Sunday, August 18, 2013

Heaven? You're in Heaven??

Are you still resting your reading eyes from my last extra-long blog?  Apologies Constant Reader, but when I get on a roll...  I can assure you this one will not be as long as I won't have to deal with such a production as the Menier's THE COLOR PURPLE.

Earlier this year the screen-to-stage musical TOP HAT won three Olivier Awards, which I must admit surprised me so I tied up my tap shoes and clacked off to the Aldwych Theatre.

One of the incidental pleasures in going was a rare visit to the Aldwych, one of London's most historically important theatres that has become a dumping ground for long-running screen-to-stage musicals like FAME and DIRTY DANCING, productions I would not be caught dead at.  This makes it an obvious fit for TOP HAT but how the ghosts of the Aldwych farceurs and the spectres from it 's time as the original London home of the Royal Shakespeare Theatre must sit in the gods with faces like slapped arses.
Perhaps the most famous of the Fred Astaire & Ginger Rogers films, TOP HAT (1935) has retained it's frothy, deliciously frivolous charm down the years.  The best Astaire & Rogers films conform to the template of boy meets girl, boy and girl tap dance, boy loses girl, boy and girl do a romantic dance, boy gets girl.  While Fred & Ginger break up to make up, they are usually helped and hindered by a comic supporting cast.  TOP HAT reunites the stars with their pals from THE GAY DIVORCEE (which I prefer to TOP HAT): Edward Everett Horton, Eric Blore and Erik Rhodes with the addition of Helen Broderick.
The scripts might now raise more smiles than laughs but their marvellous performances divert you from this.  Sadly this was not the case on stage.
Musical star Jerry has come to London to appear in producer Horace's show but his loud hoofing in Horace's hotel room annoys the neighbour Dale. When she complains Jerry falls hopelessly in love while Dale assumes he is Horace as she has been told who's room it is.  When she goes to Venice to model clothes for Italian designer Alberto Beddini, Jerry and Horace follow and who should be there too but Madge, Dale's best friend - and Horace's wife.  Of course you cry, Madge is her best friend but has never seen even a picture of her husband!  Jerry pursues Dale, Dale thinks he is Horace so makes a play for Beddini - endless romantic complications ensue.
As I said this plot can be sustained on film with practiced comedy performers all kept afloat on the gossamer choreography of Astaire and Hermes Pan.  Here, director Matthew White and Howard Jacques' script manages to sustain the action during the first act but by the second act with the switch to Italy fatigue sets in and I found myself caring less and less about the convolutions of the plot as so much of it rested on the supporting cast.
Olivier award winner Jon Morrell's costumes were colourful, Hildegarde Bechtler's set was efficient but boiled down to two flats and a middle revolve and Olivier Award winner Bill Deamer's choreography was smart and inventive but seemed to be aware of itself a little too much. To be honest, it seemed at it's best when delivered by the male members of the cast.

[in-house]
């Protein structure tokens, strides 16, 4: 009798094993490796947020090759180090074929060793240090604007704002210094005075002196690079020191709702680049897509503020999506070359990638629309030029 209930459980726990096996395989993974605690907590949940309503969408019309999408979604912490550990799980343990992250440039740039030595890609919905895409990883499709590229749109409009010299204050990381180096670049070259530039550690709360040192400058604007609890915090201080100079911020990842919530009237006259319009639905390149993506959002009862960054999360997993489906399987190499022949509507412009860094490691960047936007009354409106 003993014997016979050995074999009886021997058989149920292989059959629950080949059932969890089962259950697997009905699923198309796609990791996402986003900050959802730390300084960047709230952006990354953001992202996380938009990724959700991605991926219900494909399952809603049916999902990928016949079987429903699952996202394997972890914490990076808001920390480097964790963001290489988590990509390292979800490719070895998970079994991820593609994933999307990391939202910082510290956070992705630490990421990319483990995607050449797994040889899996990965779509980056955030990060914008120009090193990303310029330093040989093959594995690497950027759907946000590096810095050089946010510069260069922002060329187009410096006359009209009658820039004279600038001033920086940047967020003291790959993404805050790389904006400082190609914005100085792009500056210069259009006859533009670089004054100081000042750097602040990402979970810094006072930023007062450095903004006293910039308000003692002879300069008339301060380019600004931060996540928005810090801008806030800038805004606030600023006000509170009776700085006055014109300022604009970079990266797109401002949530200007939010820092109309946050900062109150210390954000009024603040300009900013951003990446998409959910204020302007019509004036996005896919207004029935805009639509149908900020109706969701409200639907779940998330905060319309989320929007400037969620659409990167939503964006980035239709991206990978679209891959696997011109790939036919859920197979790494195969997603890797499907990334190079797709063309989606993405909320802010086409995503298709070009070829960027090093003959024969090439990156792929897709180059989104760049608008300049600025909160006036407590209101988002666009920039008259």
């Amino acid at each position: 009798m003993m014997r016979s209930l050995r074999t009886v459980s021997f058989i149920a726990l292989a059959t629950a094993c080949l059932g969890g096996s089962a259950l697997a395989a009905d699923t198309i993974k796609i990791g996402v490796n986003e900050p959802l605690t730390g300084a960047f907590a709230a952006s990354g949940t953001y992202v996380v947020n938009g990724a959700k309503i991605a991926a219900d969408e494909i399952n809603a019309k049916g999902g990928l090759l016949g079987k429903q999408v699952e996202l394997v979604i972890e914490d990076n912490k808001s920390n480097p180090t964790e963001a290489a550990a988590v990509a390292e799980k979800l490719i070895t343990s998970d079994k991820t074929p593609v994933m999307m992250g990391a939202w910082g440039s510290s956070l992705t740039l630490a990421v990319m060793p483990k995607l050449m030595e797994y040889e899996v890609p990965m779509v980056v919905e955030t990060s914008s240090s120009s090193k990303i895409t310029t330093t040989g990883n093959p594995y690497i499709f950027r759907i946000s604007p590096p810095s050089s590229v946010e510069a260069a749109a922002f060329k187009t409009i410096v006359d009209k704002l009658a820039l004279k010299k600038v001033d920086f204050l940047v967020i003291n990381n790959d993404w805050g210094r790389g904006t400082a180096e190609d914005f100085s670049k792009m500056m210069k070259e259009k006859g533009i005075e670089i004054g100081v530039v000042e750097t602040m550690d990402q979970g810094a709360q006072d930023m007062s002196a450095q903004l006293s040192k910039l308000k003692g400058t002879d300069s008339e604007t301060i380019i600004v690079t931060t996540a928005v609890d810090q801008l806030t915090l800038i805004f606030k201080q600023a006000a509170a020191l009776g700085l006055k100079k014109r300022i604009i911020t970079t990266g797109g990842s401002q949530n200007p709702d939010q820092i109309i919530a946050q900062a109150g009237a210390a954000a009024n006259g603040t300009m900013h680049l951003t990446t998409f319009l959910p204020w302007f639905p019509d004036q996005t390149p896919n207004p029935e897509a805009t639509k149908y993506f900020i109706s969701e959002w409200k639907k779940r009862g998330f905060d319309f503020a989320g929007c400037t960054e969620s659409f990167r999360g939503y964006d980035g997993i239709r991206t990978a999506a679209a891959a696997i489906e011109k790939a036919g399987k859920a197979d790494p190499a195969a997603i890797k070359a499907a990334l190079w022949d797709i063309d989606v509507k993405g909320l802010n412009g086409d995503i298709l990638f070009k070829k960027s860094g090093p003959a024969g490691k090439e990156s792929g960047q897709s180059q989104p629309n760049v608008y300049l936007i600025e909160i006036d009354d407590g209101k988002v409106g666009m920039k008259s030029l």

The show came into being as a vehicle for STRICTLY COME DANCING winner Tom Chambers but he had just been replaced by Gavin Lee.  Guess what?  Gavin Lee wasn't on so we had his understudy Alan Burkitt as Jerry who gave a perfectly fine performance but one totally devoid of star quality which is essential for the role.  We all know who has played the role before so you need to Bring It.
The other male performance of any note was from Alex Gaumond as the vain Italian designer Beddini who gave a spark of style to his role but he always seemed to have the air of looking faintly embarrassed - no need to be Alex, you were also one of the few saving graces in LEGALLY BLONDE a few years ago.
Dale was played by American import Kristen Beth Williams who seemed weighed down (probably by the extra name) in the quicksilver role of Dale Tremont.  There was also a certain tart quality to her performance which always seemed to jar with the overall whipped cream atmosphere.  She did however dance very well.
I have commented before about recent productions I have seen which seem to be cast with under-whelming supporting performers.  To be brutally honest, the level of performances in TOP HAT was like a bad am/dram company on a rainy Wednesday in Rhyl.  Yes, you Vivien Parry as Madge: a performance of quite rare banality especially when set against the flimsy performance of Clive Hayward as Horace.  I am sure it was a comic masterpiece in his dressing-room mirror.
TOP HAT also won the Olivier for Best Musical, it's opposition was the other screen-to-stage musical THE BODYGUARD, a yoof musical called LOSERVILLE and a glorified Tina Turner tribute show SOUL SISTER.  Against that line-up I too would have given it to TOP HAT, but quietly and probably wrapped in an old Tesco bag turned inside out.

No comments: